Federal Reserve on course for September rate increase

The central bank says the US economy is “expanding moderately”

 In  March, Fed chairwoman Janet Yellen freed the central bank’s hands to raise rates as soon as yesterday’s meeting but insisted she would not rush to pull the trigger. Photograph: Shawn Thew/EPA

In March, Fed chairwoman Janet Yellen freed the central bank’s hands to raise rates as soon as yesterday’s meeting but insisted she would not rush to pull the trigger. Photograph: Shawn Thew/EPA

 

The Federal Reserve is on course for an increase in short-term interest rates as soon as September, as it expressed cautious optimism for the US economy following a sharp slowdown that struck in the first quarter of the year.

However, interest-rate projections from the Federal Open Market Committee signalled that the pace of tightening will be slow, as officials seek to quell fears of a spike in borrowing costs.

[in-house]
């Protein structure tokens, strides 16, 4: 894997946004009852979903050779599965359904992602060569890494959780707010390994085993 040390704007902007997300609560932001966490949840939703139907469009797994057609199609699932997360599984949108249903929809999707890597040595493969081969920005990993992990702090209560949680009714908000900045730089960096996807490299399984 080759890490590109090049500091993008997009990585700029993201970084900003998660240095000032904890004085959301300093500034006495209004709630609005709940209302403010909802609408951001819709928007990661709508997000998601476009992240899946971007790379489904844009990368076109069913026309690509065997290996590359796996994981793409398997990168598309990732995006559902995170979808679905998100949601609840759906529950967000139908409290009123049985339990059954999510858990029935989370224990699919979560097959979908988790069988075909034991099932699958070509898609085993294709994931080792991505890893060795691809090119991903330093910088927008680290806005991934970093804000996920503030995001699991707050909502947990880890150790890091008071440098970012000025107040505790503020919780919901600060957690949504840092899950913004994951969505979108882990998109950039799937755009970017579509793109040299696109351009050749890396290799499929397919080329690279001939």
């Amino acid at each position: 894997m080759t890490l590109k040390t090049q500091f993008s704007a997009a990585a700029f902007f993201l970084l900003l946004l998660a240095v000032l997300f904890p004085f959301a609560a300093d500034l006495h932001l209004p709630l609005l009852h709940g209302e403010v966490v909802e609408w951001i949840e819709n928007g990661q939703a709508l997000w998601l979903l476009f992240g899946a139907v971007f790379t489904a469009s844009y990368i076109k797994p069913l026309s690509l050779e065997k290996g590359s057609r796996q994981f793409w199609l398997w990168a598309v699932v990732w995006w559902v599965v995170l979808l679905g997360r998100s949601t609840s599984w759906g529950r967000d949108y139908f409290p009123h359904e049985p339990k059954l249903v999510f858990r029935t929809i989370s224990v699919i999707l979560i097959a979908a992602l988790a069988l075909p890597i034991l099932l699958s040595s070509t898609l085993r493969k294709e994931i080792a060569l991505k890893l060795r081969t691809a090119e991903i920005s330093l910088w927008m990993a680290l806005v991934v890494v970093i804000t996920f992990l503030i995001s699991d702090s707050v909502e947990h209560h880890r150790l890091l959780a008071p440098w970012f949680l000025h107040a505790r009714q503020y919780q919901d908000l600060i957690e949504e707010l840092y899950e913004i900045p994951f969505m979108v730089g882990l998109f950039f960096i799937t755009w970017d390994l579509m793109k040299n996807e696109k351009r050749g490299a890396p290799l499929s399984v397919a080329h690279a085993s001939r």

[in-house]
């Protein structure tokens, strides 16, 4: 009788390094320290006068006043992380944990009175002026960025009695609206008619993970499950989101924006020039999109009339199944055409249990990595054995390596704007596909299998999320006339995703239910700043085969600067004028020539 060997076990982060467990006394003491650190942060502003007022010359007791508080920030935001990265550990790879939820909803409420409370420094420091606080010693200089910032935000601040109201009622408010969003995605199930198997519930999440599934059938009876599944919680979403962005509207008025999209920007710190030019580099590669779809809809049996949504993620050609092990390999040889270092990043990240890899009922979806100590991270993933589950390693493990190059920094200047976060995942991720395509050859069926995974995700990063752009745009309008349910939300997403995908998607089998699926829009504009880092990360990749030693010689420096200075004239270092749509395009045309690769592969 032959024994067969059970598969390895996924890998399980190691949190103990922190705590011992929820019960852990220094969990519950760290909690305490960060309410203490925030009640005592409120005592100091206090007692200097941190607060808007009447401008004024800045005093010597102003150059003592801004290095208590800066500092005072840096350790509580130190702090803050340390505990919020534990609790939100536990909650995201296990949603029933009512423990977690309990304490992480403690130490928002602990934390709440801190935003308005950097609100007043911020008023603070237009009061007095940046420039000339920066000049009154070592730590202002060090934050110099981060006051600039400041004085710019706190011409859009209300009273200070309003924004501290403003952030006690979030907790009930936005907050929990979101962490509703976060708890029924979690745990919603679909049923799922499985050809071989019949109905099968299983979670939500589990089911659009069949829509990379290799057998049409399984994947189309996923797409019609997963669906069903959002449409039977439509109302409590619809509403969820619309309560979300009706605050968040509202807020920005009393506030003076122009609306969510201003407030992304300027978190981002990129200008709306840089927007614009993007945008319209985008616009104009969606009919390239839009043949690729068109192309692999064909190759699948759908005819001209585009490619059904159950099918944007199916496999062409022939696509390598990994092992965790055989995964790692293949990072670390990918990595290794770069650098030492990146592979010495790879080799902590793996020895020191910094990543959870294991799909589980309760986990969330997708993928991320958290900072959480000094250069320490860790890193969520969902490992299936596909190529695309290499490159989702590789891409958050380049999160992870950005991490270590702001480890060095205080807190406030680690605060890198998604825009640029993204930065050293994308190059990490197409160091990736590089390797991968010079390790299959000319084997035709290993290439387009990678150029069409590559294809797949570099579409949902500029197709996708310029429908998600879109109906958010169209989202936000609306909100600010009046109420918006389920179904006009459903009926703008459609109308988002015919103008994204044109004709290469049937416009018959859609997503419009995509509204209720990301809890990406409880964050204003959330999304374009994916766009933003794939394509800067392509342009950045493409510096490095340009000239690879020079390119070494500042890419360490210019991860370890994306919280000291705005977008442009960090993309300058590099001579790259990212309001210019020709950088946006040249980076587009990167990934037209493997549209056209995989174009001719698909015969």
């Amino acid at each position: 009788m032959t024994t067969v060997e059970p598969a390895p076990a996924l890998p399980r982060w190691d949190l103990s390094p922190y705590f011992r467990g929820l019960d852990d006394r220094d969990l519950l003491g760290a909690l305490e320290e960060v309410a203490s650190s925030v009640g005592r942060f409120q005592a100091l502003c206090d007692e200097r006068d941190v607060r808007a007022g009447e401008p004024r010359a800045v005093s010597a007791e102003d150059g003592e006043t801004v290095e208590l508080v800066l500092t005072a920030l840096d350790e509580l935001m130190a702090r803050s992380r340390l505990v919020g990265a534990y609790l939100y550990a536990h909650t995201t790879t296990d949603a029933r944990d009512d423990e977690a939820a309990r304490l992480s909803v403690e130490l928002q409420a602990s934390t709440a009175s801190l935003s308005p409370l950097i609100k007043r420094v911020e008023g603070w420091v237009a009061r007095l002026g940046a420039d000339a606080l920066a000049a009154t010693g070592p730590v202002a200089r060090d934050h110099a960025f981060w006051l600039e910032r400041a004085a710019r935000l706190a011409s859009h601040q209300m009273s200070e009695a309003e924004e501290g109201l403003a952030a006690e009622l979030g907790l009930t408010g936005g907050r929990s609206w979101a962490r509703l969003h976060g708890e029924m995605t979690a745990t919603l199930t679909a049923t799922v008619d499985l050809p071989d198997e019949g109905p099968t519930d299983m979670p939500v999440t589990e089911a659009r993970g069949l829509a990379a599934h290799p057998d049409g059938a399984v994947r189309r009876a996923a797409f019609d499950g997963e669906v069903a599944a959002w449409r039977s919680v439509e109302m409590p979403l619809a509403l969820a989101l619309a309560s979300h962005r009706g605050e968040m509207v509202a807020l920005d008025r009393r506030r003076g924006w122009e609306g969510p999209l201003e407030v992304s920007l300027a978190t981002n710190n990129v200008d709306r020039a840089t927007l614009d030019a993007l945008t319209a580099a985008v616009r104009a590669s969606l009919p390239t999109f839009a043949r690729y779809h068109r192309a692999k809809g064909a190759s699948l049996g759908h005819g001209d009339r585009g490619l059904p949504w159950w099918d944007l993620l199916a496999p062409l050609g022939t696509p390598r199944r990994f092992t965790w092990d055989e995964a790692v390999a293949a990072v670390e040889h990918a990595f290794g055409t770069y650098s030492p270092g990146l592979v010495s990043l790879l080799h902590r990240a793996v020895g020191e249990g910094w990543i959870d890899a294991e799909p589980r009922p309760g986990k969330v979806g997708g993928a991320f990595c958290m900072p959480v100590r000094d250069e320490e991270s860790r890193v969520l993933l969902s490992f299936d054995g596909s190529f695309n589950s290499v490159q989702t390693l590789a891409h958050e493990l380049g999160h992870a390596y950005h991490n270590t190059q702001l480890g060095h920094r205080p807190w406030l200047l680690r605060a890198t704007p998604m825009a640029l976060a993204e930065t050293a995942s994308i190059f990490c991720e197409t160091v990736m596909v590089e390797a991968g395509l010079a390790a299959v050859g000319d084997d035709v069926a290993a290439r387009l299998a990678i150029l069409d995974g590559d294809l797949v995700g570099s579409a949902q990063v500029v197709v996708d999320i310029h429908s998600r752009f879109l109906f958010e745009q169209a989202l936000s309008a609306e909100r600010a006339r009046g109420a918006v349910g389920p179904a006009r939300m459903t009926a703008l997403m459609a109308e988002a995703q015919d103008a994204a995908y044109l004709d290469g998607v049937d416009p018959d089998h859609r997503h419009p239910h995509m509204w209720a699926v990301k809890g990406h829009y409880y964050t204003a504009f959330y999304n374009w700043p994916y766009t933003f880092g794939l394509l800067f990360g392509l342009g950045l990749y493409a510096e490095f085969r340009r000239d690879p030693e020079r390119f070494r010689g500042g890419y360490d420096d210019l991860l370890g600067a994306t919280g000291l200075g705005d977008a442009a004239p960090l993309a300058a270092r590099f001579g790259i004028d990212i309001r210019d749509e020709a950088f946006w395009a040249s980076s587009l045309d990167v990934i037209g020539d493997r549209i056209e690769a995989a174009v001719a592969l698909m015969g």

Stronger economy

In her last press conference in March, Fed chairwoman Janet Yellen freed the central bank’s hands to raise rates as soon as yesterday’s meeting but insisted she would not rush to pull the trigger.

The overriding impression at the time was one of caution, given dreary first-quarter growth and a soaring exchange rate.

Since then, some indicators have started to point to a stronger economy, including more robust hiring, firmer wages, as well as better construction spending, vehicle sales, consumer sentiment and retail sales.

The central bank said the economy was now “expanding moderately” as it pointed to better growth in consumer spending and some improvement in the housing sector, alongside a pick-up in employment.

The Fed is treading a precarious line as it attempts to signal a rate rise while damping the risk of a market tantrum that might derail global growth. Top officials have repeatedly insisted policy will be tightened only modestly, and yesterday’s forecasts from officials put the longer-run rate at just 3.75 per cent.

Some analysts say any move this year would be premature and choke off the recovery.

– Copyright The Financial Times Limited 2015